I shared in my last post that clients’ healthcare directives are useless if they cannot be produced at the hospital when they are needed. To close this gap between the legal and the medical worlds, registries for advance directives have been created that provide rapid access to these important documents by storing them electronically.
How do such registries work? Typically, the registry scans and stores a copy of the individual’s advance directives electronically, and the individual registrant receives a wallet card with a unique identification number. Hospitals use this card to obtain the person’s directives, usually by calling a toll-free number and receiving the documents via fax, or by going to the registry’s website and printing the documents.
So, all well and good: The question is, how do you go about choosing the right registry for your clients? Your options include a variety of private registries, as well as a state-operated public registry in some states. Here are a few of the factors you might consider in selecting a registry for your clients:
- Does the registry provide live support 24/7/365, so hospital staff can talk to a human being at any time, if necessary?
- Can the hospital receive directives both via web and via fax? Internet-only services pose access problems at some hospitals, where some staff are not granted web access.
- If the client is traveling out-of-state or internationally, will the service work immediately in all cases?
- How do hospital emergency personnel know that a client is registered? Does the registry provide a wallet card, wallet stickers, or any other means of alerting hospital staff to the patient’s registration?
- How easy is it for your firm to register your clients? Is the client registration form integrated into your firm’s document creation software to avoid duplicate data entry?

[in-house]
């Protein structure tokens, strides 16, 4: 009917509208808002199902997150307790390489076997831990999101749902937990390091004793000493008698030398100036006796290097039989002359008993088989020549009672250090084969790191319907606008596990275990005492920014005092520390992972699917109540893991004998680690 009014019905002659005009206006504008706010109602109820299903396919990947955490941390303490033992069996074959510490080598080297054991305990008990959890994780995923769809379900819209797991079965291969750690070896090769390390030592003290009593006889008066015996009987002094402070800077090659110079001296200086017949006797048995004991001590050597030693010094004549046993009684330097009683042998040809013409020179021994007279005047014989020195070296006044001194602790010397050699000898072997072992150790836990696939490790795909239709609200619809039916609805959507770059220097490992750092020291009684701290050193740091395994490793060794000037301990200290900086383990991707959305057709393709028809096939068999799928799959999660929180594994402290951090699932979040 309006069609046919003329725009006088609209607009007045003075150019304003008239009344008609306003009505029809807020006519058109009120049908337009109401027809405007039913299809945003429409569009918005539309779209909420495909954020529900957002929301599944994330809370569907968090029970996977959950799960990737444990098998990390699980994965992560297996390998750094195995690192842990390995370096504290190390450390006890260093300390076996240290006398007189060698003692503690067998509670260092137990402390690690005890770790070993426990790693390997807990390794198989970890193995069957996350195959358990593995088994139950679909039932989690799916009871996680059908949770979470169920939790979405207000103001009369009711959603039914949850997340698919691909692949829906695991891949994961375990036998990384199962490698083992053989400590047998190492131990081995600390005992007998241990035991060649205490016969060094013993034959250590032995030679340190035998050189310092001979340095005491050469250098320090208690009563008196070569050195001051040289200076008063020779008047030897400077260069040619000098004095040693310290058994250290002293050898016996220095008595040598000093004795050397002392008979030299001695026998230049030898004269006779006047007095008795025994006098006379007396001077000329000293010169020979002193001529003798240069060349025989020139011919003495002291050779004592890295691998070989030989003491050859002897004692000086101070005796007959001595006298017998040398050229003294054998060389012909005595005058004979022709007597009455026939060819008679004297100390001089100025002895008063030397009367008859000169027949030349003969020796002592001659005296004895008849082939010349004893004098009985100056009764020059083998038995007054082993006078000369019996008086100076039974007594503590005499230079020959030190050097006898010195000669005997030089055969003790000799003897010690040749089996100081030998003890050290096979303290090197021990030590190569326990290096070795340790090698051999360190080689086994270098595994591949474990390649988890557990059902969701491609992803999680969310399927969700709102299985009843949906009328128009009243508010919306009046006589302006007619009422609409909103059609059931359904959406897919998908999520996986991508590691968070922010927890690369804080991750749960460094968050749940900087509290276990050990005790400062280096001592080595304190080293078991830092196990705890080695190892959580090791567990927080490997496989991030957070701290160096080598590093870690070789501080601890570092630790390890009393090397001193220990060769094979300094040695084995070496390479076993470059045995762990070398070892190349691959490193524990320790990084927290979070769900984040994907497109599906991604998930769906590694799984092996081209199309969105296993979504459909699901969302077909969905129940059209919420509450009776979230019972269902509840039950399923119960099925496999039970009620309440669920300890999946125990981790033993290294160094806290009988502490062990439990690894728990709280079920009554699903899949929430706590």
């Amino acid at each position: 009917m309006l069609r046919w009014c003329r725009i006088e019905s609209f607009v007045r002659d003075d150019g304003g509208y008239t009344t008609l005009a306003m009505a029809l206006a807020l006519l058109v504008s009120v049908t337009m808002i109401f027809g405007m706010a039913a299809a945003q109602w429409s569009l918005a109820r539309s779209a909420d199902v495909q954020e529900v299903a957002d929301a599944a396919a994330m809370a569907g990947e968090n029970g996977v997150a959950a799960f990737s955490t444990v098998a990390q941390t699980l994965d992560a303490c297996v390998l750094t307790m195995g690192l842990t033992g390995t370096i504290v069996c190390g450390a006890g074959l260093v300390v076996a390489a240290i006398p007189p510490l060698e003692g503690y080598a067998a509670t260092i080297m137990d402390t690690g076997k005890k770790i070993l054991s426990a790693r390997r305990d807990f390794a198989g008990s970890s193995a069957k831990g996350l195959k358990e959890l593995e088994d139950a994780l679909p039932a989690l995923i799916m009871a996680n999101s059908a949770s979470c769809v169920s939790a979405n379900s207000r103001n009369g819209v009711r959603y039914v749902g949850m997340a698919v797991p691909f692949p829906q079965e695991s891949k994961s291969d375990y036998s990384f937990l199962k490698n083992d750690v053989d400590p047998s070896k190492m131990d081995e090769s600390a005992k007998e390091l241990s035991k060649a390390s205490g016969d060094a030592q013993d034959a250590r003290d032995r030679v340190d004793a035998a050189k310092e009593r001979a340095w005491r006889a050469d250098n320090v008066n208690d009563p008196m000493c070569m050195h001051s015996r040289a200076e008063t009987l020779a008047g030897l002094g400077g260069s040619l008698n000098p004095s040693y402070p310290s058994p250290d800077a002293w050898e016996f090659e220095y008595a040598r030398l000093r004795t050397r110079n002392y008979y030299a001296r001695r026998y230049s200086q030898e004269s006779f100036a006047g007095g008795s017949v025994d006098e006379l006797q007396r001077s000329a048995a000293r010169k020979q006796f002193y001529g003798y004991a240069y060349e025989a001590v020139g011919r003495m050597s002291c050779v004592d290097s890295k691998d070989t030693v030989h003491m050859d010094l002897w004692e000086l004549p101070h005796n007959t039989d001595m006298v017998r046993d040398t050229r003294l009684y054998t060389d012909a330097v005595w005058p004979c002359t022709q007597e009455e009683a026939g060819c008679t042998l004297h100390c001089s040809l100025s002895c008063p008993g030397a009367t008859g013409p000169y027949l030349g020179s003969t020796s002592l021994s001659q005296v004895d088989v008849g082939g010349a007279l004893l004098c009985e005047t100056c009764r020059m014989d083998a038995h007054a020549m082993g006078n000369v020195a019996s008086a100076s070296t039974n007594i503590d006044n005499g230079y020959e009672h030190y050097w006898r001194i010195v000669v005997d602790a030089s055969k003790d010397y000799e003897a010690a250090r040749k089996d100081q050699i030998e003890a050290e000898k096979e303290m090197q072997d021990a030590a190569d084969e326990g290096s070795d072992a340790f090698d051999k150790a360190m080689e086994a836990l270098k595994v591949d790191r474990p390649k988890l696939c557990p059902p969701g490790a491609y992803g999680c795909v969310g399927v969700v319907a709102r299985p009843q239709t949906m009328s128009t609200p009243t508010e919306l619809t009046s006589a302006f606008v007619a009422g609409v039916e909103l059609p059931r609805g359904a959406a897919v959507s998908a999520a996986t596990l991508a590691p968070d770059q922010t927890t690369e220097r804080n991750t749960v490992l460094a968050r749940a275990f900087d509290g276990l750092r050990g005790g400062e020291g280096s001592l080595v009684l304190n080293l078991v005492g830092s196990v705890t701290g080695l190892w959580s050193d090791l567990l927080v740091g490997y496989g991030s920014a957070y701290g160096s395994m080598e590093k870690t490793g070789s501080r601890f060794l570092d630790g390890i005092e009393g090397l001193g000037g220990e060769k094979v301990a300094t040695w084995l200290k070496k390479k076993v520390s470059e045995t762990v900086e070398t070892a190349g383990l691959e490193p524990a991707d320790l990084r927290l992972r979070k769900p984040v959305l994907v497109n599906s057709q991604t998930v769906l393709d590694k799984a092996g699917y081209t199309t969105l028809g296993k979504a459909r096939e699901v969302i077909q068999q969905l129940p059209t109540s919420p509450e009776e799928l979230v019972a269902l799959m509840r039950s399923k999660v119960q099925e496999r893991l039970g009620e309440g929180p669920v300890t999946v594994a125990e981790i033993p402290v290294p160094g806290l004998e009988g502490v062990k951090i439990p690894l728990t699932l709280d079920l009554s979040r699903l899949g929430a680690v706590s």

- Does the registry review the directives for common clerical errors: missing pages, documents assigned to the incorrect client, etc?
- What firm branding opportunities and other marketing support does the registry offer?
- Does the registry have a proven record of reliability and stability? How long has it been operating? How many individuals has it registered? Many registries have come and gone in the last 15 years.
By registering your clients in a proven, effective emergency access service, you can show your clients that you are committed to making each document you draft work for them when it is needed. Clients, in turn, will be grateful to you for the peace of mind and protection that registration ensures, whether or not they ever use it at the hospital.
Randi J. Siegel, MBA, is the President of DocuBank, the largest advance directive registry in the U.S., which ensures that the healthcare directives of its 175,000 enrollees are immediately available 24/7/365. Working with estate planning professionals since 1997, Randi frequently speaks at national estate planning conferences and has appeared on radio and television as an authority on registries. She is active in health policy pertaining to advance directives and serves as a Senior Fellow at the Jefferson School of Population Health in Philadelphia. Randi is an ongoing contributor to the Academy blog.
Academy Guest Blogger
American Academy of Estate Planning Attorneys, Inc.
6050 Santo Rd Ste 240
San Diego, CA 92124
- Advance Directives are More Important than Ever - May 14, 2020
- Voluntary Stopping Eating and Drinking: A New Frontier in Dementia Decision-Making - September 10, 2018
- Dementia-Specific Advance Directives: A Budding Trend - August 13, 2018